Cooler Design

In principle Stirling engines may be air-cooled or water-cooled just as internal combustion engines are. However we have seen earlier that because the exhaust stack loss must be low. the cooling system of a Stirling engine must handle up to twice the load imposed on the cooling system of an internal combustion engine of similar power output. In addition to this, the efficiency of a Stirling engine falls markedly as the cooler temperature increases and is accompanied by deterioration in the mechanical properties of the polymer materials commonly used for sliding seals. Therefore it is desirable to have the cooler temperature at the minimum possible value.

This combination of factors makes direct air cooling of Stirling engines virtually impossible except in small model engines or larger but unpres-surized low power, slow-running engines intended for long unattended operation.

Indirect air cooling is therefore obligatory for engines of moderate to high specific output using an intermediate liquid cooling loop connecting the engine and air/liquid 'radiator (actually an atmospheric forced-convective heat exchanger). There is no particular advantage to be had by using liquids other than water except in cold climes where a mixture of water and ethylene glycol or alcohol may be necessary.

Water has excellent heat transfer properties and unbelievably high rates of heat transfer can be achieved with very moderate temperature potentials between the fluid and the wall. As a conscquence the limiting heat transfer process will most likely prove to be the internal convective heat transfer between the workinu fluid and the cooler walls of the tubes or fins. Just as much careful attention must be given to the design of the cooler as to the heater despite the initial appearance of the heater as the challenging unit using exotic materials and operating at the technological limit. As an example Kitzner (1977b). in discussing the design of the Philips/Ford Type A 98 double acting engine with four cylinders and a swashplate drive, indicated Lhat 72 heater tubes were sufficient but that 2440 tubes of 0.9mm bore were considered necessary in the cooler. Of course the tact that the cooler operates near ambient temperature allows the use of lower cost metals (e.g. aluminium) and joining techniques (adhesives) not appropriate for high-temperature use.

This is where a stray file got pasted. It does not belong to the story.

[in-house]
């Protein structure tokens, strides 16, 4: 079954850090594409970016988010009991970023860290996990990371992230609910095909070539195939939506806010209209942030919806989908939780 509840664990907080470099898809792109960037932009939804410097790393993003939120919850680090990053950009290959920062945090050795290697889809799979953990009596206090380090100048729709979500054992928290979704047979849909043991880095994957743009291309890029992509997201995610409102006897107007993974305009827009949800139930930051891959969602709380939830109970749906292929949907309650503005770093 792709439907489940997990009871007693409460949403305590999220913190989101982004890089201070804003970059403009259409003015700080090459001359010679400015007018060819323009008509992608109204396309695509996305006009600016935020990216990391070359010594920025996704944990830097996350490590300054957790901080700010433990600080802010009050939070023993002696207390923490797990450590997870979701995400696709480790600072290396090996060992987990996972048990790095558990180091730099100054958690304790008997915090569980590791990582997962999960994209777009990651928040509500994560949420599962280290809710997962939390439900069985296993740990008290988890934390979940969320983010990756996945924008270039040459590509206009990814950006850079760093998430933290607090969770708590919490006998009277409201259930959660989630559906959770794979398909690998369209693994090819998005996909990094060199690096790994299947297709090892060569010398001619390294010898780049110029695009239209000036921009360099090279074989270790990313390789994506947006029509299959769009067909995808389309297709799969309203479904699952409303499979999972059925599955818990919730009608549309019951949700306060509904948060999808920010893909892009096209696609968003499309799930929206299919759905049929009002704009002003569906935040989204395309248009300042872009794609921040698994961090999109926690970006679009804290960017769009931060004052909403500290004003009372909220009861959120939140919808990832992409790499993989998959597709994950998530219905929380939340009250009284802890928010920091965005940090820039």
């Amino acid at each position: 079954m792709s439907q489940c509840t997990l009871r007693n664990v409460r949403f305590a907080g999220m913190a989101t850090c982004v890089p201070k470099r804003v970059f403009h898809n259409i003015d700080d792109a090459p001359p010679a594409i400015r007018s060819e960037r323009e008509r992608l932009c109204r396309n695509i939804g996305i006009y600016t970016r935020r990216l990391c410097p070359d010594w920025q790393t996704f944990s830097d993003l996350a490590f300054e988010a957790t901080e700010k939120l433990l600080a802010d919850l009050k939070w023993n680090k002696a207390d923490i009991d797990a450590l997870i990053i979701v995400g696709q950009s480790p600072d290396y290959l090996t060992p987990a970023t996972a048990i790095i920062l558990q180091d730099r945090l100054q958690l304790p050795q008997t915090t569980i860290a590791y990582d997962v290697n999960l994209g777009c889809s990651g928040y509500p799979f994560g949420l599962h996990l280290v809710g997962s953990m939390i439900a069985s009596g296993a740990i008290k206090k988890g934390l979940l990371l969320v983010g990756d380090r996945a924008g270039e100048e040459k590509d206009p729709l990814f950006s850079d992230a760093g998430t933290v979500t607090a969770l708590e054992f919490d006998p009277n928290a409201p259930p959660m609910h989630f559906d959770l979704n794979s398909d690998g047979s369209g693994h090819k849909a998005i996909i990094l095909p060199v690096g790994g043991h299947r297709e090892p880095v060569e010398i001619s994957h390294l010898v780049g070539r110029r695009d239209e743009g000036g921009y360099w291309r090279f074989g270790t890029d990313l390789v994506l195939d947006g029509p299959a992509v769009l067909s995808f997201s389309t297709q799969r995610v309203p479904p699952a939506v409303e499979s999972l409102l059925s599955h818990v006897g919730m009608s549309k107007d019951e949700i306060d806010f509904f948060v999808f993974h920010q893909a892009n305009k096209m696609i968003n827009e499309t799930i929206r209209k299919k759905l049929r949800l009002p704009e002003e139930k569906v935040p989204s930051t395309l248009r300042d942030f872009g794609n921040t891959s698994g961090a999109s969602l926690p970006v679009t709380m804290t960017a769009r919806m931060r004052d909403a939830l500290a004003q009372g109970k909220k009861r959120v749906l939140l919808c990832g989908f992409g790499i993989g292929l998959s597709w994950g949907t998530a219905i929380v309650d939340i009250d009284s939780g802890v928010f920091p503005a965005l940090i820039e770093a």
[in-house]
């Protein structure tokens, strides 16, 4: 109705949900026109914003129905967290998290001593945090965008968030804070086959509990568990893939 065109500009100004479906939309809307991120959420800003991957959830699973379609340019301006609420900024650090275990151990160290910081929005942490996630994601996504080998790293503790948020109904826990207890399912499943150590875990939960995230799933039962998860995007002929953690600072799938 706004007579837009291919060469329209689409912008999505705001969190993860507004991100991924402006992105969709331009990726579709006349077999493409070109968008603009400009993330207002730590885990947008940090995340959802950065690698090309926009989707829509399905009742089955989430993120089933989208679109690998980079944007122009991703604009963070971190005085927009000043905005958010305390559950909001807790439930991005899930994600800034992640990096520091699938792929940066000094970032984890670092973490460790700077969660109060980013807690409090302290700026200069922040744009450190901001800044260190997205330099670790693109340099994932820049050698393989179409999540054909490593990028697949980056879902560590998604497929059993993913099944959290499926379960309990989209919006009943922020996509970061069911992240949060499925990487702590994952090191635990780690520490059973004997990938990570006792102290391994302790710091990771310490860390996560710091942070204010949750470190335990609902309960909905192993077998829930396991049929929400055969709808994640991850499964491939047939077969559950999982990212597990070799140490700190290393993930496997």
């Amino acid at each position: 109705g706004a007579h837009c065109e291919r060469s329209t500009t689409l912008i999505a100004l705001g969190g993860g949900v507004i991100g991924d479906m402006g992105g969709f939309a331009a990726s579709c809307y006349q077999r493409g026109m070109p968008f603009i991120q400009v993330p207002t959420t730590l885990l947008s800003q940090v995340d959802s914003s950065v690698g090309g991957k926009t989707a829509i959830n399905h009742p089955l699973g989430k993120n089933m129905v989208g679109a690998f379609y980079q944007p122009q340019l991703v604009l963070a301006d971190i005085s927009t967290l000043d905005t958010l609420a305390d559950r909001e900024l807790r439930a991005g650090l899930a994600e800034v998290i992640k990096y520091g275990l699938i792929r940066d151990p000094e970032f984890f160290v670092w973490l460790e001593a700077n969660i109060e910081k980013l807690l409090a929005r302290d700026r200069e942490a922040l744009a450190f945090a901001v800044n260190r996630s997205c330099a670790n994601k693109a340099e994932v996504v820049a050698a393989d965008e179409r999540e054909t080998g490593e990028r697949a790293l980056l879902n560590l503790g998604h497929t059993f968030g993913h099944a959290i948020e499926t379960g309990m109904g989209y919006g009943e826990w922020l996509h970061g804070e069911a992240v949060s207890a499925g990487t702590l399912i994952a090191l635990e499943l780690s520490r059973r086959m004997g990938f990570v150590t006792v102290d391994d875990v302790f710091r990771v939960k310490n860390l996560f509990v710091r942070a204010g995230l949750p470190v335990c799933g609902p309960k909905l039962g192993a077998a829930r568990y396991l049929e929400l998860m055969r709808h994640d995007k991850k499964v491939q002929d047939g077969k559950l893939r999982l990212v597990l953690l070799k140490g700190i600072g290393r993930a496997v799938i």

Ideal regeneration was assumed in our previous discussion of both the Stirling cycle and Schmidt cycle of operation. Ideal regeneration is achieved when the fluid entering and leaving the matrix does so at one of two constant temperatures, Tn at the expansion end and Tc ai the compression end of the matrix. This is possible only if operations are carried out infinitely slowly, if the heat-transfer coefficient or the area for heat transfer is infinite, or if the heat capacity of the fluid or matrix is zero or infinite, respectively.

In both the Stirling and Schmidt cycles there is no difference in the instantaneous pressure across the matrix, so that the ideal regenerator has no fluid friction. Further, in the case of the Stirling cycle, the void volume of the matrix is zero. In the Schmidt cycle, the void volume is an independently-chosen parameter, and is considered part of the total void volume of the system.

The form of the temperature field in the regenerative matrix is not significant for either the Stirling or Schmidt cycle, but is usually represented as a linear, or transitional, function along the length of the matrix, it is important in tire Schmidt cycle, because the effective temperature of the dead space 7'D is always taken as the arithmetic mean of the constant temperatures 7'H and Tc.

Practical regenerator

The regenerator in a practical engine operates under conditions far removed from those assumed for the ideal case, discussed above. The temperatures of the working fluid at the inlet to the matrix are not constant, but vary with cyclic periodicity, because the processes of compression and expansion are not isothermal. The temperatures at the exit from the matrix are also variable, not only because of the inlet periodic-

Solar Stirling Engine Basics Explained

Solar Stirling Engine Basics Explained

The solar Stirling engine is progressively becoming a viable alternative to solar panels for its higher efficiency. Stirling engines might be the best way to harvest the power provided by the sun. This is an easy-to-understand explanation of how Stirling engines work, the different types, and why they are more efficient than steam engines.

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